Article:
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Elisabeth Leonhardt
Elisabeth Leonhardt

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A down-to-earth explication of the noopener noreferrer attributes

Lately, I have been using the attributes noopener and noreferrer a lot, and I caught myself looking them up on google several times because I couldn't remember them. The fifths time, I had to admit that I never understood what they meant.
So like every good developer, I asked google about it, but I didn't find so many easy-to-understand answers. After some reading, I decided to share my own explanation:

The noreferrer attribute

An analogy

Imagine yourself visiting a new city. You checked in at a cozy hotel and even got a restaurant recommendation from the receptionist. After a day of sightseeing, you have a delicious dinner at that restaurant. While you are paying, the waiter asks you if you enjoyed the meal and how exactly you found out about their restaurant. You are in a good mood and tell the waiter about the recommendation from your hotel. The restaurant now has some referral information from you: if they ask every customer the same question, they can determine how most of their customers know about them.

The technical meaning

The noreferrer attribute on link tags works like asking a customer how he found out about a service or a place. If you have some site analytics on your page, you can see what pages people came from before they clicked on a link that led them to your site. Dev.to for example gives me a dashboard that lets me know how many of my readers come from google or the dev.to platform itself. If there is no referrer information, it is assumed that the user entered the page directly. In technical terms: "The noreferrer link type hides referrer information when the link is clicked".

The noopener attribute

An Analogy

You are again in a new city, but this time it's for business, not for pleasure. That's because you are a secret agent working for the (British?) government and are working on a very secret assignment. After a long day of spy-work, you visit a restaurant that was recommended to you by the hotel receptionist. For security reasons, you don't want anybody to know where you are staying, so when asked, you say you just entered the restaurant because it looked nice from the outside (noreferrer), but unfortunately, you forgot a hotel receipt in the pockets of your coat which discloses your room number. An undercover spy posing as a waiter picks up your coat from the entrance area, gets access to your hotel key, and injects some deadly poison into the bottle of Don Pérignon in your hotel room. By the time you leave the restaurant, you overhear a discussion about a waiter taking a very long smoking break but you are immersed in thoughts about your assignment and write it off as nothing unusual.

Getting technical

Every page you open has a browsing context to render the document and everything inside it (aka. the page you are looking at). Besides, every browsing context has an attribute called "opener browsing context", which can be null or another browsing context (another page).

When you are looking at Google's Search Results, the page you are viewing has a Browsing Context. When you right-click on any of the results to open it in a new tab, a new Browsing Context is created which shows the search result, for example, my article. Now, the Browsing Context that shows my article has an attribute: the opener browsing context. That's basically just the page that opened the current tab, in this case, the google results.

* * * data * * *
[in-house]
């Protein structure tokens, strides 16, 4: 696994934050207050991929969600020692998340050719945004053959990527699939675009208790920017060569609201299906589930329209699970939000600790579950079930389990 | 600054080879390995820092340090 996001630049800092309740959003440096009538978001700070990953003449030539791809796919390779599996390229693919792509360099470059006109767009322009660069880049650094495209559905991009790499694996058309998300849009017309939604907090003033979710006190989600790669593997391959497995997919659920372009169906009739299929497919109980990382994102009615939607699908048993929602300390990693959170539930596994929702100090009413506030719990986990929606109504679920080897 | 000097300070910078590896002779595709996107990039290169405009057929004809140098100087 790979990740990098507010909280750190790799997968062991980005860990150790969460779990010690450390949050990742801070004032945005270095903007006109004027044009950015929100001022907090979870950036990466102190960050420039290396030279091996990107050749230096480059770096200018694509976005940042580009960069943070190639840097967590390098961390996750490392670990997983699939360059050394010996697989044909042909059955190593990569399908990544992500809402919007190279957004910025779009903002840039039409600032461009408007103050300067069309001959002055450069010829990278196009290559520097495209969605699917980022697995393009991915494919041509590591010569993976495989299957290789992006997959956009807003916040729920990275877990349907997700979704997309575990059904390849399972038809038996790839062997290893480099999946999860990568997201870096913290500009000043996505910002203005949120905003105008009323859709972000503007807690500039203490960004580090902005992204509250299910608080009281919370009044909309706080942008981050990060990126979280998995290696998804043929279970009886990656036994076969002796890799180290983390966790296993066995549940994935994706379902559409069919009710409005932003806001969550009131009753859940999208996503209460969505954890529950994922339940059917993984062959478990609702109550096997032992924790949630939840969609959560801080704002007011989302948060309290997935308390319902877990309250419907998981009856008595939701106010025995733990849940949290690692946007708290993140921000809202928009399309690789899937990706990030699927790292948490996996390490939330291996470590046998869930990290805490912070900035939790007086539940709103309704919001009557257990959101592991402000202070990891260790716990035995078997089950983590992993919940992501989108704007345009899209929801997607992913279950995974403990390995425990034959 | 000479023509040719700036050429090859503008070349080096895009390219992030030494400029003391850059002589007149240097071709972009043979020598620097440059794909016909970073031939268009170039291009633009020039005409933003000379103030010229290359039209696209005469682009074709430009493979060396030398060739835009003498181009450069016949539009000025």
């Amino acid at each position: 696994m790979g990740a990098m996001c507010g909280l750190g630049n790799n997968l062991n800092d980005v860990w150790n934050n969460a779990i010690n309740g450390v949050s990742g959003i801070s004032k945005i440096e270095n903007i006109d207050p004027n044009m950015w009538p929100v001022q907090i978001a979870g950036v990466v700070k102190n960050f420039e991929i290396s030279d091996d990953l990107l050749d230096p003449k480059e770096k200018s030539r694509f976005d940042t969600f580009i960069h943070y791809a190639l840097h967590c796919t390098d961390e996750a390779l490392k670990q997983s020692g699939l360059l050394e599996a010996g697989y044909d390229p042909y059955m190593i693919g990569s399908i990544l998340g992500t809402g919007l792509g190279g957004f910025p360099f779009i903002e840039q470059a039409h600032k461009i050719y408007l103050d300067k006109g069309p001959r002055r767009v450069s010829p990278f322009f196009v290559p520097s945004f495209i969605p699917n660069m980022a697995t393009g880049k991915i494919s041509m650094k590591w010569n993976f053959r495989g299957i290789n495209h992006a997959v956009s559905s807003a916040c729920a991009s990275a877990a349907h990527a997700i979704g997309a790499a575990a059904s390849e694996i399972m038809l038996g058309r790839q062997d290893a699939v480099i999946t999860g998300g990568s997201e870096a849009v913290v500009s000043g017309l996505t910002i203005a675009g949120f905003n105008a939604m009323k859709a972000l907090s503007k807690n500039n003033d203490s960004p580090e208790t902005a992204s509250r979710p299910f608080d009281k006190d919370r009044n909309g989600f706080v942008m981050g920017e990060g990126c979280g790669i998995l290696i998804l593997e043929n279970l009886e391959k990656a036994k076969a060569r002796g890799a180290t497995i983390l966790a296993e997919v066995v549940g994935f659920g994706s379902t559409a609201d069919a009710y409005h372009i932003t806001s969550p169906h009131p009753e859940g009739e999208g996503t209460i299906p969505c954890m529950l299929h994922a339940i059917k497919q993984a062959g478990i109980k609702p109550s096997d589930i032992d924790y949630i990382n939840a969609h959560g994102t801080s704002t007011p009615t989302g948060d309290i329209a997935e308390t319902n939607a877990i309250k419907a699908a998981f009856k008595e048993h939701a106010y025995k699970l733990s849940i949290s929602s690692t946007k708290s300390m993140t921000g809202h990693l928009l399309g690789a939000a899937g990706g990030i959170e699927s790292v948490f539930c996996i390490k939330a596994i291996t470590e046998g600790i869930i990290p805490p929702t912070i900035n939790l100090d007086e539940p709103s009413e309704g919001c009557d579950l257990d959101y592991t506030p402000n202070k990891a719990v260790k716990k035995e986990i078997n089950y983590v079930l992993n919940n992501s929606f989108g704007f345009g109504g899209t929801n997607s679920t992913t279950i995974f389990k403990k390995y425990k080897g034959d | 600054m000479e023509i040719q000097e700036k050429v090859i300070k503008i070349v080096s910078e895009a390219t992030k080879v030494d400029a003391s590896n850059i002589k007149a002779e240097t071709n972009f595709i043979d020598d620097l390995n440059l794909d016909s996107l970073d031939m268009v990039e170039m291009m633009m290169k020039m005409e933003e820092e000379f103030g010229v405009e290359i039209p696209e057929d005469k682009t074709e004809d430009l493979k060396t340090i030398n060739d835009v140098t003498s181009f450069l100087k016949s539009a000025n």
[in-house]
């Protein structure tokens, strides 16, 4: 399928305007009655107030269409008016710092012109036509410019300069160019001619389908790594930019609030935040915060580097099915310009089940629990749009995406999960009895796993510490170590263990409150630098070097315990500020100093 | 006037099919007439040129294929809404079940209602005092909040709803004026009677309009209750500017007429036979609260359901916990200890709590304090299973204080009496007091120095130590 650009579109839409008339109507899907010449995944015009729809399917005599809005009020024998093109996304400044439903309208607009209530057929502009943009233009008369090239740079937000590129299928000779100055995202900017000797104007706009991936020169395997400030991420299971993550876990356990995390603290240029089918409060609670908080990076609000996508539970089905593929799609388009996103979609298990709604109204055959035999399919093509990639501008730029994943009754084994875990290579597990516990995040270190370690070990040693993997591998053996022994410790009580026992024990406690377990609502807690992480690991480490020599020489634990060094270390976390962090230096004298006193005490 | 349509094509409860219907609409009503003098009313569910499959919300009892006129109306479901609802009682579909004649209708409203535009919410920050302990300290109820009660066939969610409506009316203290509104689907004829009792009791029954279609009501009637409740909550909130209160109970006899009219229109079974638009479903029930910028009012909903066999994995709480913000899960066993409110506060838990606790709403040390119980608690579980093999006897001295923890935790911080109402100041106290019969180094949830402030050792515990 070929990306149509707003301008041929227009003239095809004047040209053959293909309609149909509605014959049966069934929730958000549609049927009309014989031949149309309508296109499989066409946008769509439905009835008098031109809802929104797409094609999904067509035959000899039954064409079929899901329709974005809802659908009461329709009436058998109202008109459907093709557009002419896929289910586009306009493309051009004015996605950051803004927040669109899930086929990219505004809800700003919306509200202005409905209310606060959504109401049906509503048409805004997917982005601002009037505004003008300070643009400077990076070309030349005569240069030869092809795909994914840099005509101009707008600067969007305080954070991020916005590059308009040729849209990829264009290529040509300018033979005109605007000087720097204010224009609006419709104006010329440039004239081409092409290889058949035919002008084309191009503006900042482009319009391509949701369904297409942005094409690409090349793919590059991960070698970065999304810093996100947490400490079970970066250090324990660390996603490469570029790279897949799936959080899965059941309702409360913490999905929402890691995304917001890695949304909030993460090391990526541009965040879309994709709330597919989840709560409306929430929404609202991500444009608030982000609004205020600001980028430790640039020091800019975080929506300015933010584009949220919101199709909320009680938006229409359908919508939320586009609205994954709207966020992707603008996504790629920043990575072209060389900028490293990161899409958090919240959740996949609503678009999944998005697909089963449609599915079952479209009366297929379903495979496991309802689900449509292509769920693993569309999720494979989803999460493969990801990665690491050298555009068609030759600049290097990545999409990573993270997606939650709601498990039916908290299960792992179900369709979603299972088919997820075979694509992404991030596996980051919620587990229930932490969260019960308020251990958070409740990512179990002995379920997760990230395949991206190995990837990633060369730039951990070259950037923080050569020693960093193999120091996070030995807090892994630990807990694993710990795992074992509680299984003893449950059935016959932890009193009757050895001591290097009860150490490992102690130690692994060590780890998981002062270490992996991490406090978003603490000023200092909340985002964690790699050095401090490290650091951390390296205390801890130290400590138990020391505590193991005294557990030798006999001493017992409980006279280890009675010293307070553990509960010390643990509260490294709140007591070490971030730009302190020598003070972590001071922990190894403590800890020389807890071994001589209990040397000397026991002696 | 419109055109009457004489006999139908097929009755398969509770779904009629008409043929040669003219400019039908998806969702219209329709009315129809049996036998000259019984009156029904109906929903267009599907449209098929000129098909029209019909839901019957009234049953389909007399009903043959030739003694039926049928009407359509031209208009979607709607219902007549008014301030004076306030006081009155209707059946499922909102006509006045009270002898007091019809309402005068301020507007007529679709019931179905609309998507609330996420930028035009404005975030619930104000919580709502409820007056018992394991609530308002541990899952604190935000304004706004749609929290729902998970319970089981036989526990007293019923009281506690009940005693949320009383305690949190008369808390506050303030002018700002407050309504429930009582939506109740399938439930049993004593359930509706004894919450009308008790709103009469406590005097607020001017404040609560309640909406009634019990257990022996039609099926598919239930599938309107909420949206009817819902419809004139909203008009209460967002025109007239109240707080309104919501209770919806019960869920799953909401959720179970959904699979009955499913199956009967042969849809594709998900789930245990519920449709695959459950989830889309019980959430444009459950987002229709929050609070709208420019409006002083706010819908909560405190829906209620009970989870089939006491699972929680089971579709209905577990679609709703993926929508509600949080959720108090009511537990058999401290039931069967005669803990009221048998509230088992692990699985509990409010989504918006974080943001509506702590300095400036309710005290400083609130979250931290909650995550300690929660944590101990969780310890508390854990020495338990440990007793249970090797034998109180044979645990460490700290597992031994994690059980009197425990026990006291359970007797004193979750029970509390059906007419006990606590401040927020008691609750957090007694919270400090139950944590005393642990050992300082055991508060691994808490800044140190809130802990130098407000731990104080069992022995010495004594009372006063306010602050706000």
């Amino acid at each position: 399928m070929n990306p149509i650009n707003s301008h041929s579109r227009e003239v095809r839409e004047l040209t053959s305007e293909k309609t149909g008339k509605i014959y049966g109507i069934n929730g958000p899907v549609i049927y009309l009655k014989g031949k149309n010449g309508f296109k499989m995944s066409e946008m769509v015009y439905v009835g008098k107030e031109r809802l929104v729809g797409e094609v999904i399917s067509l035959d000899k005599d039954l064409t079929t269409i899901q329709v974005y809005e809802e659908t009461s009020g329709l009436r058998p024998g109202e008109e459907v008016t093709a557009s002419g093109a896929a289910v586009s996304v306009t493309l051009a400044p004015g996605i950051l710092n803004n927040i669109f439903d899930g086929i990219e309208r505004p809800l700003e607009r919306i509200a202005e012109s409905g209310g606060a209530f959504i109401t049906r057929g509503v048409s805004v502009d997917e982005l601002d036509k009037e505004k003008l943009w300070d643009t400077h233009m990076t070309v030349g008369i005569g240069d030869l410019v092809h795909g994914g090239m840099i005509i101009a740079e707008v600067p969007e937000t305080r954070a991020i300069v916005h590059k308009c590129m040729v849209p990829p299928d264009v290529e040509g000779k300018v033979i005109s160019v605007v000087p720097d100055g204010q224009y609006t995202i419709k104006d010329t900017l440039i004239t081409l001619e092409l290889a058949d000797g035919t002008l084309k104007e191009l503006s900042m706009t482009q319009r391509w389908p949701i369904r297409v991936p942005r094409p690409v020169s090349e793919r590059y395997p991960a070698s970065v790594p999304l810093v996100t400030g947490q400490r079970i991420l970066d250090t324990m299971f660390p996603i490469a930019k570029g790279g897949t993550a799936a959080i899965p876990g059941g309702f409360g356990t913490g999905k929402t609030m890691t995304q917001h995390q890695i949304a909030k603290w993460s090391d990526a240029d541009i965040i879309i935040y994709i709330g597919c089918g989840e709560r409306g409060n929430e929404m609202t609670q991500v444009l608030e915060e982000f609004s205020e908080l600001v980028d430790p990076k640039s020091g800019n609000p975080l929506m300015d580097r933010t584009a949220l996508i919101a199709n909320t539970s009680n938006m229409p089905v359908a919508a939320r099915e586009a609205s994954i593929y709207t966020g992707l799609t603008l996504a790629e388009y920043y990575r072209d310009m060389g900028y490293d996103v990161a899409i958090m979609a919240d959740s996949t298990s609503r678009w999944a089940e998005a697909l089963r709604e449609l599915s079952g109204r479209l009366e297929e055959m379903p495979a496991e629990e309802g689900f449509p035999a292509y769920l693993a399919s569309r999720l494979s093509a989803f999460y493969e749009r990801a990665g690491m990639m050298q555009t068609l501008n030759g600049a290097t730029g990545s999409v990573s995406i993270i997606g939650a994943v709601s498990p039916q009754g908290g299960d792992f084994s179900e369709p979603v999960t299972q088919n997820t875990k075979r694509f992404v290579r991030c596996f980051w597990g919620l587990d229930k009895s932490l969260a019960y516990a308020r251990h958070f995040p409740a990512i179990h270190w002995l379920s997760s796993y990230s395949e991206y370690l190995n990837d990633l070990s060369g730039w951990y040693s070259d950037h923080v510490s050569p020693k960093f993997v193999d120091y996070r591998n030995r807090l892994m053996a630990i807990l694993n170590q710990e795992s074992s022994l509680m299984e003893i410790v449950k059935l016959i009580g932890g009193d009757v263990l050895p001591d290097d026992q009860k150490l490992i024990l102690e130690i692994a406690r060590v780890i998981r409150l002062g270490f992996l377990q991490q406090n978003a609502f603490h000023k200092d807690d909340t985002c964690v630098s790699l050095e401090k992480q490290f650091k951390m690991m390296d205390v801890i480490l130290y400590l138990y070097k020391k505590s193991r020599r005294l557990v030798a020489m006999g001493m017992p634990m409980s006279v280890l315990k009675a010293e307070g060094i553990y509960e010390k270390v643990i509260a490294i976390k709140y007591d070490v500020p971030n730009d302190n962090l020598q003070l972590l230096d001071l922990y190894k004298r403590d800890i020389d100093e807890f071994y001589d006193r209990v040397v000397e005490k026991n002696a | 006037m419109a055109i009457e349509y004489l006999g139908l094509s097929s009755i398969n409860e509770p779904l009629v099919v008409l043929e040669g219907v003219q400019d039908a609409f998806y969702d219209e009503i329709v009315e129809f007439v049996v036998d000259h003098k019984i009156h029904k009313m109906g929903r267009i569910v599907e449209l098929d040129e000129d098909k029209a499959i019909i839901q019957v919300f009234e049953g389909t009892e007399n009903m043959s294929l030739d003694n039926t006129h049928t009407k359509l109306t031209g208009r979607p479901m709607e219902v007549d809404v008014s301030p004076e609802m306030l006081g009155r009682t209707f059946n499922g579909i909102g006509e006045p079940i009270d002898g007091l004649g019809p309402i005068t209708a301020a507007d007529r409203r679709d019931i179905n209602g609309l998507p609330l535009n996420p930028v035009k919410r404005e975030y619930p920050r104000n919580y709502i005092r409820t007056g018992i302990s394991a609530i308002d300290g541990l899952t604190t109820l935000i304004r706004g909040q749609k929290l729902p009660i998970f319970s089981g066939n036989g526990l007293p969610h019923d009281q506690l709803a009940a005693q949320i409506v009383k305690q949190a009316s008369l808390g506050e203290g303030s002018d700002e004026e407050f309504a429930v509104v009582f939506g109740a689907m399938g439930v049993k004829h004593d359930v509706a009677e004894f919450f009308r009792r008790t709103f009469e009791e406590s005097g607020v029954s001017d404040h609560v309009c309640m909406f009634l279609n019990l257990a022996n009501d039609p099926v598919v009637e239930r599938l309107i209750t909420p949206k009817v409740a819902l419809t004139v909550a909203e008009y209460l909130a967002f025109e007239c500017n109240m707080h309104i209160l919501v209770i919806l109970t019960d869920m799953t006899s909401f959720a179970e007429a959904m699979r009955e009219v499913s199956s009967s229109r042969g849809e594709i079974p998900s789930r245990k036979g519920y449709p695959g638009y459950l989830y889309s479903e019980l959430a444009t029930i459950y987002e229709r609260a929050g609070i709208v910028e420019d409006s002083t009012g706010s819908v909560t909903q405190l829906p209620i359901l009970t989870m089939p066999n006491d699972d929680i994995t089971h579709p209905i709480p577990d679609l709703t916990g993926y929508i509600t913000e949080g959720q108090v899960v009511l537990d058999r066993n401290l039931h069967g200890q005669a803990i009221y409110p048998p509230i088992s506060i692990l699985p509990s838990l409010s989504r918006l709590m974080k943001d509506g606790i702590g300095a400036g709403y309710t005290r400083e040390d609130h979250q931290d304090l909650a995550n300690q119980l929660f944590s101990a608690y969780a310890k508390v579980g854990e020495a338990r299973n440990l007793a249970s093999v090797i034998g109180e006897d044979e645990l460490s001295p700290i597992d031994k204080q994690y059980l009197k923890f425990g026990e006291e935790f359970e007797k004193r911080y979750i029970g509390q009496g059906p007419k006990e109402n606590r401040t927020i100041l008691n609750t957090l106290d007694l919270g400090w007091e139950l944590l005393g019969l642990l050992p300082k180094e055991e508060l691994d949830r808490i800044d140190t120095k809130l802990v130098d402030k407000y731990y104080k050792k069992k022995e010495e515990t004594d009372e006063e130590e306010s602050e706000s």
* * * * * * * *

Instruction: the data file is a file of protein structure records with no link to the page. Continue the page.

Browsing context illustration

The problem here is that the browser context can manipulate the opener browsing context (dev.to could modify the tab with googles search results). This is called "reverse tabnabbing" and can enable phishing attacks. If the opener browsing context is the page of your bank, the target tab could redirect the browsing context to a page that looks like your bank's login page, and steal your account credentials once you log in.

The noopener attribute sets the opener browsing context in the target tab to null, therefore avoiding the possibility of tabnabbing.

I hope the analogy is clear: While you browsing a new tab (eating in the restaurant), somebody in the new tab (the undercover waiter) accesses the previous tab (the hotel) and modifies it in a malicious way (injects poison in your Champaign).

So which attributes should I use?

If you want to behave like a spy

If you are adding external links to your page but don't want your page to show up as a referrer in their analytics and also want to avoid reverse tabnabbing, use rel=noreferrer. As per MDN documentation, this will not leak referrer information and also set the opener browsing context to null in the new tab.

If you want to behave like a tourist

In the case that you don't mind sending referrer information to an external page but want to avoid reverse tabnabbing (which you should), only add rel=noopener to your link tags. This will still send the referrer header.

tag attribute Referral Header Reverse Tabnabbing prevention
noreferrer
noopener
no tag ✅ (for modern browsers)

Since the risk for reverse tabnabbing is something that should be avoided altogether, the noopener attribute is now automatically set for all external links by modern browsers, but I will still continue using it, just to be sure.

I hope this gave you a better idea of how these two attributes work and why to use them. Have a great week everybody!

Discussion (2)

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aritdeveloper profile image
Arit Developer

GREAT relatable explanation! Thank you for sharing!

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elisabethleonhardt profile image
Elisabeth Leonhardt Author

Thank you! Glad you liked it ☺️